To gain a better understanding of how climate change may affect polar bear populations, researchers from the University of Alberta used a regionally focused climate model to project sea ice changes in the Canadian Arctic Archipelago. This area is home to a quarter of the world’s polar bears, despite only covering 9% of the global polar bear range. Currently, sea ice is constantly present throughout the year.

They predict that towards the end of the century, the vast majority of the archipelago could experience early ice break up, which would leave regions ice-free for two to five months every year. This would force pregnant females to retreat to land early, which could interfere with births. By 2010, females may lose between 55 to 100% of their cubs.

Furthermore, because long ice-free periods mean that polar bears likely will not be able to eat sufficient amounts of food, up to 1 in 5 adult bears and even more young and old bears could starve each year.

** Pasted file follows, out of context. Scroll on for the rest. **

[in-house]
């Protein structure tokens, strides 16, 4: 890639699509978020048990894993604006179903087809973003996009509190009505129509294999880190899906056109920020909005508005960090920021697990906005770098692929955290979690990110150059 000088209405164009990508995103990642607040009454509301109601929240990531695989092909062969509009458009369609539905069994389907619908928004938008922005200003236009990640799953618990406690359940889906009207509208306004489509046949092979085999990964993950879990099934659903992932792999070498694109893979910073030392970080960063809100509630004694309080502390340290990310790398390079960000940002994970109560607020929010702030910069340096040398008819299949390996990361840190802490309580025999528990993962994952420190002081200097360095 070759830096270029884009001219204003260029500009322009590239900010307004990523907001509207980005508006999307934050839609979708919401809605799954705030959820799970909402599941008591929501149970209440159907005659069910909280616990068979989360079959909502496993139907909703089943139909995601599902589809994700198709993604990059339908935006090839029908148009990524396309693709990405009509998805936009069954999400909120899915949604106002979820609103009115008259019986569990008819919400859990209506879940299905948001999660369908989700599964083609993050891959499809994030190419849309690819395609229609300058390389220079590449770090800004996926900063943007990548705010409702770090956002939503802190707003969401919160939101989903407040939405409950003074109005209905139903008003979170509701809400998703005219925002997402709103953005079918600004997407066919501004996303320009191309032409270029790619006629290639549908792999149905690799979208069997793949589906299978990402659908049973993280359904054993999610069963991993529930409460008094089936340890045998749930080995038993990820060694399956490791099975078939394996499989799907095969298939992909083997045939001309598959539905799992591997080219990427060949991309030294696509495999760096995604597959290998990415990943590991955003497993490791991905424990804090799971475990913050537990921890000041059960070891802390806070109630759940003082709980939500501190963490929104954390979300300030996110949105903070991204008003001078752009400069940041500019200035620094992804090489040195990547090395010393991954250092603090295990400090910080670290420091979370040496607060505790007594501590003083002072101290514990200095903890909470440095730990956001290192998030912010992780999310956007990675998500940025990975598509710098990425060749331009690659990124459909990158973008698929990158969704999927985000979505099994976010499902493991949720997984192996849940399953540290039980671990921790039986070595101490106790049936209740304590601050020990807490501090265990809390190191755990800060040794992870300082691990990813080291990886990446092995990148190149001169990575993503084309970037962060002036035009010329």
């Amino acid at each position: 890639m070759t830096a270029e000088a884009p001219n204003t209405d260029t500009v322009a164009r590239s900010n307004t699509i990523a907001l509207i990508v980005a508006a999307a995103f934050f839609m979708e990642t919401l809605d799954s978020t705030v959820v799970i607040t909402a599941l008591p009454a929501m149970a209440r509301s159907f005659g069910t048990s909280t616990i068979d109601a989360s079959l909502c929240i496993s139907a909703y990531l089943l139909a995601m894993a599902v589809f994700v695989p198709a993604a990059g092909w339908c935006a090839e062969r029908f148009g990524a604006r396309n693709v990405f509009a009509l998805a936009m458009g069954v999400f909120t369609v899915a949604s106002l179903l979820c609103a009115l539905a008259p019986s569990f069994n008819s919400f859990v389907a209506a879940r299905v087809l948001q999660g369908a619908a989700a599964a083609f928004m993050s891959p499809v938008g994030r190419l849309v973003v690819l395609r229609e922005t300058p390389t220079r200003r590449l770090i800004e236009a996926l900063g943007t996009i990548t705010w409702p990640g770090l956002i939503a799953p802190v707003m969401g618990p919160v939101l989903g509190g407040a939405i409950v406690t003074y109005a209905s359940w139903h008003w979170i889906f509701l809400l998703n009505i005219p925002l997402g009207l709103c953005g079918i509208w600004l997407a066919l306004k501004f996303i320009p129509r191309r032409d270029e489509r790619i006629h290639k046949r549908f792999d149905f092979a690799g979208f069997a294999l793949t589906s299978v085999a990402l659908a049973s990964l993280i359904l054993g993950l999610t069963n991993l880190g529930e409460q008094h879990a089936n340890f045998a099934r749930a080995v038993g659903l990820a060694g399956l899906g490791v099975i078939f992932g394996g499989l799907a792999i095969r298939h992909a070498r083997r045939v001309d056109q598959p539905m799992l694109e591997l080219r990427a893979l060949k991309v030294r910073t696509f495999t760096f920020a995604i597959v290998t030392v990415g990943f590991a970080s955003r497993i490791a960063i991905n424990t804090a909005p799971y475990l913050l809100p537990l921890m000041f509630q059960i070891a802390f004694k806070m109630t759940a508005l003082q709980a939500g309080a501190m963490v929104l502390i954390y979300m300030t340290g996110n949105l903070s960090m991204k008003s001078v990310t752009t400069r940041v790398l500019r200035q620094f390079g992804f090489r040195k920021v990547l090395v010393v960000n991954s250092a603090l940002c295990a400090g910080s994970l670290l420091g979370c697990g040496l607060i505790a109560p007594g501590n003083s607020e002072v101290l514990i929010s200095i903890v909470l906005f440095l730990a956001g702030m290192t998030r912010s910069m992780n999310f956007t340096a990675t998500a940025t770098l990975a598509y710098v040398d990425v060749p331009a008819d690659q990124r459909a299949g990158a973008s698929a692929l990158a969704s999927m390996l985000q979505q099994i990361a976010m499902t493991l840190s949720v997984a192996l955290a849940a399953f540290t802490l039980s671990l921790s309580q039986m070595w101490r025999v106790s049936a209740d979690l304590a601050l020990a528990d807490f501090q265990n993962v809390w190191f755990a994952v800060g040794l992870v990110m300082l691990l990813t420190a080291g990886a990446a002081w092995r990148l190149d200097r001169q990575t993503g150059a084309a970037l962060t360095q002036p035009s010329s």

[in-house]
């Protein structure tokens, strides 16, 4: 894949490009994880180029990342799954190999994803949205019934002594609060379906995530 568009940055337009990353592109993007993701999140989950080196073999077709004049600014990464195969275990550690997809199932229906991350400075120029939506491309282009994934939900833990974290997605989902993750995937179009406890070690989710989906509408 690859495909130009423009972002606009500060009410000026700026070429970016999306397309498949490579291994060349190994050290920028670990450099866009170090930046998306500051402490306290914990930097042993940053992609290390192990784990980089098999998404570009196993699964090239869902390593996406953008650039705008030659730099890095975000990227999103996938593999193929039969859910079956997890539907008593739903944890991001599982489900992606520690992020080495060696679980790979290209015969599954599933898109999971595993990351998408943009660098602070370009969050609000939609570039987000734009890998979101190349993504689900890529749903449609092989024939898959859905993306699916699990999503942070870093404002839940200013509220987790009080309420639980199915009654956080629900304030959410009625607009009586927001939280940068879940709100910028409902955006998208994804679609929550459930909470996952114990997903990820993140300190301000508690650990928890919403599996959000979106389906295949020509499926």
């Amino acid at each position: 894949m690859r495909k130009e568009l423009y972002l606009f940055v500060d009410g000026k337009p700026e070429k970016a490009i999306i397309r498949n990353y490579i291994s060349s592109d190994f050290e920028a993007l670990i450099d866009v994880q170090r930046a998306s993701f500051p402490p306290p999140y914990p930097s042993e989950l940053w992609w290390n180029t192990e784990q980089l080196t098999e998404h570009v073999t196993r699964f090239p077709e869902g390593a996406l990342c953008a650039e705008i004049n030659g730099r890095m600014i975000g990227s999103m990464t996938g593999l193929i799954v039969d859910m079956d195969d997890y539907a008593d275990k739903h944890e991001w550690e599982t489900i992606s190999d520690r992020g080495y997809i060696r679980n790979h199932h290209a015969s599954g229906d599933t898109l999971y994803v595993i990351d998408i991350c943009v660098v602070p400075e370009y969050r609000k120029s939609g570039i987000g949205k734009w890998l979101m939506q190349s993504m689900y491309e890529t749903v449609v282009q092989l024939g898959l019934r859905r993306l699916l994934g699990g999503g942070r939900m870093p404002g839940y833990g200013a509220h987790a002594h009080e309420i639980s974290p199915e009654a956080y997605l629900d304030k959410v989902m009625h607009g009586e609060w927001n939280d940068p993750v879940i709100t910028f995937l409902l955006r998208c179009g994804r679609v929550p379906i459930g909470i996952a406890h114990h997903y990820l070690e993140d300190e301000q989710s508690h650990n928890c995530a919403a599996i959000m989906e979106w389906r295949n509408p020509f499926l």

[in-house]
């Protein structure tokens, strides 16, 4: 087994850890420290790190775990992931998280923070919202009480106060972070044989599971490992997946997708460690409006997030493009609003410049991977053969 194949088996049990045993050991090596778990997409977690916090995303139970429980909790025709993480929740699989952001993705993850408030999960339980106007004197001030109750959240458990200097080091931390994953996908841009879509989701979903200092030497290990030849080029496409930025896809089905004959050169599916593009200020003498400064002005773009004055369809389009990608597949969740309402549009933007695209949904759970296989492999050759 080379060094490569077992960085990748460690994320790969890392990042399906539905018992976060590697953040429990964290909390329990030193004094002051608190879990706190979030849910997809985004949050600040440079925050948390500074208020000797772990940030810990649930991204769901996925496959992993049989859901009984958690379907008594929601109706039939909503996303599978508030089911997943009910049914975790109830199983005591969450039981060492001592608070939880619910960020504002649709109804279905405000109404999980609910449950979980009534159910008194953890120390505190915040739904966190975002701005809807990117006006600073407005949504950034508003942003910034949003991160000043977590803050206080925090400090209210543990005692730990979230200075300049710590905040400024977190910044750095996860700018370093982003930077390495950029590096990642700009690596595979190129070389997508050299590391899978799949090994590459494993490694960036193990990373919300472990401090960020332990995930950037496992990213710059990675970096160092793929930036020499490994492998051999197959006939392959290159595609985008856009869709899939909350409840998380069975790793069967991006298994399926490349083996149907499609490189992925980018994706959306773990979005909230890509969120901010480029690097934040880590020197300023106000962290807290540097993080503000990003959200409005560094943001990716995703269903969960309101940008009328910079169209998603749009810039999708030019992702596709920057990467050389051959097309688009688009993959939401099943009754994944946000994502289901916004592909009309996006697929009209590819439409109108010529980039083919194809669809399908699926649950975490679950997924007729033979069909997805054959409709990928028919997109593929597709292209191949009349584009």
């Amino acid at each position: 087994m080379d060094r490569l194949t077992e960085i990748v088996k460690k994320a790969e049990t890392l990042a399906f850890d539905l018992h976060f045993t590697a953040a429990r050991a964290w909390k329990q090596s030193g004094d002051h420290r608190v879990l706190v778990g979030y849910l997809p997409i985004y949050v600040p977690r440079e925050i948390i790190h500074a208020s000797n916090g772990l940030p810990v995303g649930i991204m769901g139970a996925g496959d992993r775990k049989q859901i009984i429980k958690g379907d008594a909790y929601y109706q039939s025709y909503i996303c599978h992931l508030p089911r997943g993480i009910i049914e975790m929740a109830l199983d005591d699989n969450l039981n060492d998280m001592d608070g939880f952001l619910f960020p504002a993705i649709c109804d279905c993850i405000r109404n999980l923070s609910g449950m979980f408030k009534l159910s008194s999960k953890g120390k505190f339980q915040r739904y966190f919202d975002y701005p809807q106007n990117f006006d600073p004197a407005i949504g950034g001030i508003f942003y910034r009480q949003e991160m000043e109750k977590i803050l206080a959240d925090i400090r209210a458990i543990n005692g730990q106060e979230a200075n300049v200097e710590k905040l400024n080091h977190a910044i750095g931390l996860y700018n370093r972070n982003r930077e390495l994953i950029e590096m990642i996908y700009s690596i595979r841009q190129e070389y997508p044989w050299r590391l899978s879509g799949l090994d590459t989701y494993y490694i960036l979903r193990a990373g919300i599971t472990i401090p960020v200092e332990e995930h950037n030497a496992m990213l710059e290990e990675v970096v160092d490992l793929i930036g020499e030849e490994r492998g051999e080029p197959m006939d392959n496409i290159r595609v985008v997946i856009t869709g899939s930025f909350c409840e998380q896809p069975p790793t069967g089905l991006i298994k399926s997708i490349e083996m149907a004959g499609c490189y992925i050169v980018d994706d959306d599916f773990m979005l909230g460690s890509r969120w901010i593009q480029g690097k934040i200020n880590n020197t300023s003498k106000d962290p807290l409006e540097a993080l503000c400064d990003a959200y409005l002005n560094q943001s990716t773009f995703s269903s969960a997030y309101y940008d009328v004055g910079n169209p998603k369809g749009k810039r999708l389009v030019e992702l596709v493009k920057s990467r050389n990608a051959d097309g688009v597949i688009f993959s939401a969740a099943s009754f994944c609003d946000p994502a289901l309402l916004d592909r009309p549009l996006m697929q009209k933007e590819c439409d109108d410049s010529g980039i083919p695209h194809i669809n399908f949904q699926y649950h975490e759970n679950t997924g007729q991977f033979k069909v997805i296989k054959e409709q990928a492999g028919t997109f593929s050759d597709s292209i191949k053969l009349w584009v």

Although it’s difficult to say whether these predictions are reliable, areas are already experiencing sharp declines in polar bear numbers. The southern Beaufort Sea, for example, experienced a 25 to 50% decline in abundance between 2001 and 2010. However, extinction is not necessarily looming as efforts to reduce greenhouse gas emissions could mean that sea ice loss could begin to slow down. 

[Via PLOS ONE, New Scientist, The Star and WWF]

Read more: http://www.iflscience.com/plants-and-animals/polar-bears-face-starvation-and-cub-loss-due-sea-ice-loss